Stop Procrastinating Now
Stay organized with this three-step plan
Procrastination is a meeting planner’s worst enemy. When you get a late start, it can be to the detriment of your event, as caterers, sponsors, other vendors and large-scale ideas might not be available or possible on such short notice.
The organized, strategic planner gets the worm, and the procrastinating planner gets the leftovers—isn’t that how the saying goes?
But as any procrastinator will tell you, putting off your work can be a hard habit to break. With a lot of details to organize, it’s easy to feel overwhelmed. The trick to checking things off your list sooner rather than later is to just jump in. Try this three-step plan to get started:
1. Make a master to-do list.
Before jumping into planning, it’s important to know what you want your end result to look like. Ask yourself the following: What’s the meeting purpose, and what are the expectations of this event? And, most importantly, how will your planning get you there?
Once you have an idea of client goals and are armed with the knowledge of what it will take to achieve them, create a master document that includes every item you’ll have to get done. Outline each task from both a macro and micro level, including steps that might already be second nature to you. For example, if a meeting you’re planning needs a top-notch caterer, your action list should include beginning steps, such as making a list of potential vendors, setting up calls and taste tests, all the way through to contract finalization.
It might seem unnecessary to make such a comprehensive list, but having everything on paper not only sets expectations for yourself, it also allows you to visually see what’s at stake if you were to procrastinate.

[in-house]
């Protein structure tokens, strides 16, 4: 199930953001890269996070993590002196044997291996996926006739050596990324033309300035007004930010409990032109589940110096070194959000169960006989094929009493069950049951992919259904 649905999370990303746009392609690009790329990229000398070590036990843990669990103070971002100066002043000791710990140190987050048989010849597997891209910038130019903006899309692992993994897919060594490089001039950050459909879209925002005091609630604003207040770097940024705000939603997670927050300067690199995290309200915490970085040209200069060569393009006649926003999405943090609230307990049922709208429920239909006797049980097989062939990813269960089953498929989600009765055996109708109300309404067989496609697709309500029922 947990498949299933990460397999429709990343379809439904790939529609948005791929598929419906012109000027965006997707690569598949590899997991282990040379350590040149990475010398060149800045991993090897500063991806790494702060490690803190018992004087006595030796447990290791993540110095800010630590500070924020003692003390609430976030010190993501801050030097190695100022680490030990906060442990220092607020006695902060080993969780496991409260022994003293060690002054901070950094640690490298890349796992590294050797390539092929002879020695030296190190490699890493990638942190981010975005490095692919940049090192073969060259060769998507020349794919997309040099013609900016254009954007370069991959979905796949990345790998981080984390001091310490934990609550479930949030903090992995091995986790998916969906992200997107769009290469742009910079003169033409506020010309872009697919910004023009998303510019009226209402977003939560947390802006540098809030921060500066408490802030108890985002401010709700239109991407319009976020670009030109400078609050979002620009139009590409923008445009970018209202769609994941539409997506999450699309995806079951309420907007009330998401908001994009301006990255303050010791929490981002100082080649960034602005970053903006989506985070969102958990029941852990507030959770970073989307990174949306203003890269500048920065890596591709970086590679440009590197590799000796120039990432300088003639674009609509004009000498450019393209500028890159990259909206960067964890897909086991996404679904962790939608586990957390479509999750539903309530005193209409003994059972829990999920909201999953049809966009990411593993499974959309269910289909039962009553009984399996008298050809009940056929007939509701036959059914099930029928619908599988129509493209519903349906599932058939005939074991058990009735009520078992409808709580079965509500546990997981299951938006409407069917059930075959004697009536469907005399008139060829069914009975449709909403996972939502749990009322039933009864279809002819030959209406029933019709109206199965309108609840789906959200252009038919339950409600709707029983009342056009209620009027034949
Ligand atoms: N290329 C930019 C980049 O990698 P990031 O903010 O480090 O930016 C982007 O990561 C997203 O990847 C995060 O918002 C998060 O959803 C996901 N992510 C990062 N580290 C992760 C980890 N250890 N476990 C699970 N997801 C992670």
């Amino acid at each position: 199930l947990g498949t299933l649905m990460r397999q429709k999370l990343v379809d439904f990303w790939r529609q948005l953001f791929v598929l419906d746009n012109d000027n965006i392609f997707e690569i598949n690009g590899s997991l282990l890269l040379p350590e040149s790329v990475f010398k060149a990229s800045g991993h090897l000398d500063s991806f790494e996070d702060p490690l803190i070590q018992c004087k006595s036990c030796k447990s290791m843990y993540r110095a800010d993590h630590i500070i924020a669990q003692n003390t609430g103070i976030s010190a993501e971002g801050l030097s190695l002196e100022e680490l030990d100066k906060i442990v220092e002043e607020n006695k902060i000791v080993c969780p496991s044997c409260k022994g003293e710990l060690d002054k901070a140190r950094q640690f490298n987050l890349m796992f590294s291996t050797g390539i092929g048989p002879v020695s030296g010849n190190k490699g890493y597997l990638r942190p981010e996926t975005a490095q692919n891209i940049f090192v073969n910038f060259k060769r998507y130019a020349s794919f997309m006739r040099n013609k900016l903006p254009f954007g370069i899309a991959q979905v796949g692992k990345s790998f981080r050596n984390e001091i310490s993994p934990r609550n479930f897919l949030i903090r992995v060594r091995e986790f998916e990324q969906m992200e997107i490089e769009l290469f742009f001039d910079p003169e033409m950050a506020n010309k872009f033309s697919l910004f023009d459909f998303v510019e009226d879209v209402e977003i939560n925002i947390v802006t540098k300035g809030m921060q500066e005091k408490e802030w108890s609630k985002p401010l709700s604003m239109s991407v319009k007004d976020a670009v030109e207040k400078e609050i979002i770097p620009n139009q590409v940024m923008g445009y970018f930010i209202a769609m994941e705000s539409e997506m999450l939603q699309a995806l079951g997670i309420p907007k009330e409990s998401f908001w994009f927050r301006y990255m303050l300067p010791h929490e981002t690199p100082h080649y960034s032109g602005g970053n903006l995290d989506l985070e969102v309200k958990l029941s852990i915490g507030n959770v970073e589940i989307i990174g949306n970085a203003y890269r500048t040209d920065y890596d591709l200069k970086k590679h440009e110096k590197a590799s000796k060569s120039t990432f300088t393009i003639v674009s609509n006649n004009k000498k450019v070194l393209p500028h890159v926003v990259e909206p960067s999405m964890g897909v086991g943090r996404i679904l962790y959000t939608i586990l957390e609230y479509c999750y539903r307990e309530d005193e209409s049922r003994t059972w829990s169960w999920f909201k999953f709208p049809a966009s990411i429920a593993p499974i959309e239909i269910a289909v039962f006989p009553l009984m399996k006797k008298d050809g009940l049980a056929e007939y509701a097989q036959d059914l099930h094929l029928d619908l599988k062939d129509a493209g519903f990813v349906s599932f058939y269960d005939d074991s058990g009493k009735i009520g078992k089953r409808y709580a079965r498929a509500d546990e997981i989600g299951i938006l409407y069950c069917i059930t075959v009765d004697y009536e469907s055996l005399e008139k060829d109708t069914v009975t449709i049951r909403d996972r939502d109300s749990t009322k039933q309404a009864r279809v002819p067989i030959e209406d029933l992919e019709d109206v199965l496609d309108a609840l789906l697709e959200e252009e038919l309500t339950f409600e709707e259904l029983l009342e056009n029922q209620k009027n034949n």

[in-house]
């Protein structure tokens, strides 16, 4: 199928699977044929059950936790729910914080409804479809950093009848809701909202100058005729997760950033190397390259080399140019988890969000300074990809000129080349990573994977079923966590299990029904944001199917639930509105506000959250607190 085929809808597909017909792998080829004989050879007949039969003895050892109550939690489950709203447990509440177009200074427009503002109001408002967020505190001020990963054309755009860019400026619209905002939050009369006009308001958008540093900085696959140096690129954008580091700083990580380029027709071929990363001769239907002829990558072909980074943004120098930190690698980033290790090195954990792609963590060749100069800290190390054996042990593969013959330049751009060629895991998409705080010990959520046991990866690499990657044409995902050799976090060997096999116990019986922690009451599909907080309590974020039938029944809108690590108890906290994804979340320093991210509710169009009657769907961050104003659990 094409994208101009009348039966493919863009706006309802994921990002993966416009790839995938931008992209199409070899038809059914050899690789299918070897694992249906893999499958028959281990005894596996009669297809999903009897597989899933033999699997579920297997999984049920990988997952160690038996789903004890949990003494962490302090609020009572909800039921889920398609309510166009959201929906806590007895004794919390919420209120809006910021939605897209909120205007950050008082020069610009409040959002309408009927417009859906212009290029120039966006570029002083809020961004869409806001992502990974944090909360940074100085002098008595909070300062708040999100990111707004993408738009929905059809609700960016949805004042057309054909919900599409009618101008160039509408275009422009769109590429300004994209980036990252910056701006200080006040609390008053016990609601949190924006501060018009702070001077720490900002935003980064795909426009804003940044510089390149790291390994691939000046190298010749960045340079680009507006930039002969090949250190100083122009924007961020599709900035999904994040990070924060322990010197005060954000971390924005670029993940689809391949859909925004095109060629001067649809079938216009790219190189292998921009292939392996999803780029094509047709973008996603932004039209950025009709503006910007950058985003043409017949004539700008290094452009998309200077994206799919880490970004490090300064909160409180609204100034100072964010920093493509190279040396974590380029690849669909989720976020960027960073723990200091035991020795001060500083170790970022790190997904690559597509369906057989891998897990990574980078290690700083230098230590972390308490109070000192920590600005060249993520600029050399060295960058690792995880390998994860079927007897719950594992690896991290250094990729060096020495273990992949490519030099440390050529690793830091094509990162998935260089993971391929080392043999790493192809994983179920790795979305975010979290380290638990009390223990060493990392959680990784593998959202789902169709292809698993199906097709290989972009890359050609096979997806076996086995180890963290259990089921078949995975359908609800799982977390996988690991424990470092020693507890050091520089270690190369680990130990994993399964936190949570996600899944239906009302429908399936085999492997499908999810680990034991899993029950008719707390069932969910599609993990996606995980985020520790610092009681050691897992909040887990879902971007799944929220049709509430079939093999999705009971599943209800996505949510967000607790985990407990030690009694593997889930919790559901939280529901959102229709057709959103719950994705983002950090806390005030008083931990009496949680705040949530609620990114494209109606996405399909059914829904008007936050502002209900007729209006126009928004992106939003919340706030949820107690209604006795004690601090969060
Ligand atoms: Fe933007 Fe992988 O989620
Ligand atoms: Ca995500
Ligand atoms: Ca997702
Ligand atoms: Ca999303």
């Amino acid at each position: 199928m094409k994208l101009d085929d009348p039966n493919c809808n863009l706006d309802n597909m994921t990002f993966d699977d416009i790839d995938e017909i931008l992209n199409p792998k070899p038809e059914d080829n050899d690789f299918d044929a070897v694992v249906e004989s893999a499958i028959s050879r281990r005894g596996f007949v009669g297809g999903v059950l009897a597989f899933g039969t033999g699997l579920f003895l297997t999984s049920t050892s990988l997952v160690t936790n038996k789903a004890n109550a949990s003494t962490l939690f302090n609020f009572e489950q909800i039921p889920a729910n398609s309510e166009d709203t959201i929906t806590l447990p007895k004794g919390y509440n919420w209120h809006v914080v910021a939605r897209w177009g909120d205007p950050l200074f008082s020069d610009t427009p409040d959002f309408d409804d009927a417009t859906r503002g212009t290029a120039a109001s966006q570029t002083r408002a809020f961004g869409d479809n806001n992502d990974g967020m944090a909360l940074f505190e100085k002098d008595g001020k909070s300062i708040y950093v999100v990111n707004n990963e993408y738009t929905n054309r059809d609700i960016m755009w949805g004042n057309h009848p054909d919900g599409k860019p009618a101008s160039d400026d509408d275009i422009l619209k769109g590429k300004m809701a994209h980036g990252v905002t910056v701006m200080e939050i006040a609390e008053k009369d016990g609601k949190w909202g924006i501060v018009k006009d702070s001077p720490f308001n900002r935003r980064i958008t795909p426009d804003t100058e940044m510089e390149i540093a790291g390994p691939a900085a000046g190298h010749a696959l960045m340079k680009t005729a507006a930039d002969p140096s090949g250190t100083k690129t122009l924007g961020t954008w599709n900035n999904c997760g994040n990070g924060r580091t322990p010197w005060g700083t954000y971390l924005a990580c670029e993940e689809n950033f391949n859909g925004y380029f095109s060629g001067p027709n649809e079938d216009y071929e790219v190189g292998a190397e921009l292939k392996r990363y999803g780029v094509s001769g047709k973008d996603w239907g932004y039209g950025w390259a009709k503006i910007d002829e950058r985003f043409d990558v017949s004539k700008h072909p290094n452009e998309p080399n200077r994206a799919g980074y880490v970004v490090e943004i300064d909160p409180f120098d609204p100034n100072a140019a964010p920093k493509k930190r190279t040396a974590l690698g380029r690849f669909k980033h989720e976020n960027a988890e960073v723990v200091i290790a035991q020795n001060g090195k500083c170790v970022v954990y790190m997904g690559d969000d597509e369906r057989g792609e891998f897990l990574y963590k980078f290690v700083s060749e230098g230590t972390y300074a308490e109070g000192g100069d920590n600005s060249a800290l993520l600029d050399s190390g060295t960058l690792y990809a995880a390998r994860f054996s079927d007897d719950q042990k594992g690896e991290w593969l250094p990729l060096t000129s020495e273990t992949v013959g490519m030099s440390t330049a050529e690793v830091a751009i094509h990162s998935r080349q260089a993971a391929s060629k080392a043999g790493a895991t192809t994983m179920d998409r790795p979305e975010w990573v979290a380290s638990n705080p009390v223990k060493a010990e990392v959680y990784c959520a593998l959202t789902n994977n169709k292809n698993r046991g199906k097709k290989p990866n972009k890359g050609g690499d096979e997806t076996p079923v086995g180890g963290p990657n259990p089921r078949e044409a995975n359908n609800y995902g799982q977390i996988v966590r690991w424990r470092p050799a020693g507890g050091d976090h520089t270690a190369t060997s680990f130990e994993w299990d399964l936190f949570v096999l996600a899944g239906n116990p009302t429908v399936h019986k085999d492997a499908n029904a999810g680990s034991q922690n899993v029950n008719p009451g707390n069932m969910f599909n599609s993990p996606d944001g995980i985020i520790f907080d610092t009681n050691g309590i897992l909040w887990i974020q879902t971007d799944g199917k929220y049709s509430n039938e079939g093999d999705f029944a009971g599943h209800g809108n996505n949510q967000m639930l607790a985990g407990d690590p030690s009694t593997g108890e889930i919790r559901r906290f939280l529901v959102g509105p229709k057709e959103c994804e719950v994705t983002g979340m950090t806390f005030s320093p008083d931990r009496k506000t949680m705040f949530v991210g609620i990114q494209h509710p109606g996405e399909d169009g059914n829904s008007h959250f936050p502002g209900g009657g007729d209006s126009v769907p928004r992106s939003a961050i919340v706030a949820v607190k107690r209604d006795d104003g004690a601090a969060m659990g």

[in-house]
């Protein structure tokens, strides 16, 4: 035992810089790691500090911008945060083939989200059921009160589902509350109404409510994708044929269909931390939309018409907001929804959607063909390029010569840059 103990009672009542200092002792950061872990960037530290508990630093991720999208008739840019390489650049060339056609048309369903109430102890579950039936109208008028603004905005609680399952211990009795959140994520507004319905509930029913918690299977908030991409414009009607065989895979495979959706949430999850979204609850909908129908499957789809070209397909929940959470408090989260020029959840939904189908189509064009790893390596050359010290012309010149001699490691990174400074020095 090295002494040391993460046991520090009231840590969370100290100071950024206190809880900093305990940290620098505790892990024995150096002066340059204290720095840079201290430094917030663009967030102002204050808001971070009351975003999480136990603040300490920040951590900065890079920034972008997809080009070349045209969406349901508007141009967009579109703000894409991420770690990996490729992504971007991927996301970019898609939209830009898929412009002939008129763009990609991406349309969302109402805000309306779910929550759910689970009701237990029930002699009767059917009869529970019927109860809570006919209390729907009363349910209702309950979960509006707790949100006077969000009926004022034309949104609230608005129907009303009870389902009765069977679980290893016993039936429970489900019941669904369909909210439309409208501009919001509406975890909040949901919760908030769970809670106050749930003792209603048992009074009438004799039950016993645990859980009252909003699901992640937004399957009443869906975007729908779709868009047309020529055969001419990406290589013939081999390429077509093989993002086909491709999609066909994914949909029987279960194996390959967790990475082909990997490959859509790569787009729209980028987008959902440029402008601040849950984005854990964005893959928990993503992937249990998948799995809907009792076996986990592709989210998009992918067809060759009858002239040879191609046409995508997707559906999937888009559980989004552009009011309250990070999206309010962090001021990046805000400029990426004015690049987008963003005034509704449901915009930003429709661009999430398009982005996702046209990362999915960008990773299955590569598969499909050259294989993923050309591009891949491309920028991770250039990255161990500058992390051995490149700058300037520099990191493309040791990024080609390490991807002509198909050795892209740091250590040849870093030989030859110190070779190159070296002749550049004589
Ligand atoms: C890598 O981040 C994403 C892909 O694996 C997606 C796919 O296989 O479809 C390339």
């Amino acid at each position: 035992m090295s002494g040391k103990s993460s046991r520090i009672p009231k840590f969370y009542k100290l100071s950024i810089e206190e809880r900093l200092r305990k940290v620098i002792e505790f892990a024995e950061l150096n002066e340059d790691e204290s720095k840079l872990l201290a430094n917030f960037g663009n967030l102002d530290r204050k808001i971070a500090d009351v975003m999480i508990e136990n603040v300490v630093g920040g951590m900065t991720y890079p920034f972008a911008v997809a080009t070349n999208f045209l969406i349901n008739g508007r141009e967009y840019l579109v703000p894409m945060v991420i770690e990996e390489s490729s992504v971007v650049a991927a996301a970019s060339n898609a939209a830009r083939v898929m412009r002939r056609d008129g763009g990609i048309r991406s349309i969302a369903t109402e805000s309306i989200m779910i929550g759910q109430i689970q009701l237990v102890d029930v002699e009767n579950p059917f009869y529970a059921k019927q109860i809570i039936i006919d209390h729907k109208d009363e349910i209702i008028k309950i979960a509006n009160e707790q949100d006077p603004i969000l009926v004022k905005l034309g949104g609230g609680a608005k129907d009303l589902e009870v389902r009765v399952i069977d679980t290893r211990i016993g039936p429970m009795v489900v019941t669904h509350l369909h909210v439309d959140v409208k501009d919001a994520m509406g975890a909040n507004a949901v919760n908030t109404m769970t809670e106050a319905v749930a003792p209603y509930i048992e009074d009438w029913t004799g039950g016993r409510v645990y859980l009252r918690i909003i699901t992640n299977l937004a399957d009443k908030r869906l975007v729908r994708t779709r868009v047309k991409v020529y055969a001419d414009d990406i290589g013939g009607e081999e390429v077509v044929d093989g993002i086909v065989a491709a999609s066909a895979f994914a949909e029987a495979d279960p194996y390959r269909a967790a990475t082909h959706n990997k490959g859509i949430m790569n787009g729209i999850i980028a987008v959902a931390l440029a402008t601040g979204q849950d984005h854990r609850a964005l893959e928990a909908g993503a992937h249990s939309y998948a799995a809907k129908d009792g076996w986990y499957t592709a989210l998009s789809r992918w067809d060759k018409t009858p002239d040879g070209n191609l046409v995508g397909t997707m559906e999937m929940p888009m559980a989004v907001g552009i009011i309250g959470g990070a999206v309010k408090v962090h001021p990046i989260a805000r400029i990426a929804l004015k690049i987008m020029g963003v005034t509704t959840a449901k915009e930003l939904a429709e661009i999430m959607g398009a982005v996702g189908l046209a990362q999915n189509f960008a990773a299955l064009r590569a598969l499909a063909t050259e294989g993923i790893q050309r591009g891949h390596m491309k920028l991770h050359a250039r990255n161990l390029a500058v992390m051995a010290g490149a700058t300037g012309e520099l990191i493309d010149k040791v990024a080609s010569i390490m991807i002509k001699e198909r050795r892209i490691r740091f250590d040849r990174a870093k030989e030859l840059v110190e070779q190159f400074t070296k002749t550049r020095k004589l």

2. Create a schedule.
Once you break down what tasks need to be accomplished, and what individual steps will need to take place to make them happen, the next step is to develop a timeline of events. This will vary depending on the event and your organizational style, but the key is to make it manageable. Don’t set unrealistic deadlines that are likely to overwhelm your team or put added pressure on the event.
Similarly, don’t set yourself up to procrastinate, either. For example, when you have one big deadline, it can be easy to put the tasks that will get you there on the back burner because you feel like you have time to take care of everything. In reality, you often don’t. Setting up small, achievable deadlines is more likely to keep you on track.
3. Have your team keep you accountable.
While your team members can help you carry out the items on your master to-do list, they can also keep you on schedule. Set up daily or weekly check-ins to make sure that every task and every person is moving along accordingly—including you. Be open with your team, discuss any challenges any of you might be having and offer and take support where needed. In the end, accountability with your team will not only make for better planning and events, but also make you a better leader.
Sometimes things go awry, and that’s OK. The key is to own up to mistakes and stay on top of your meeting planning so you don’t fall behind. Then, come day of the event, you’ll really have something to celebrate.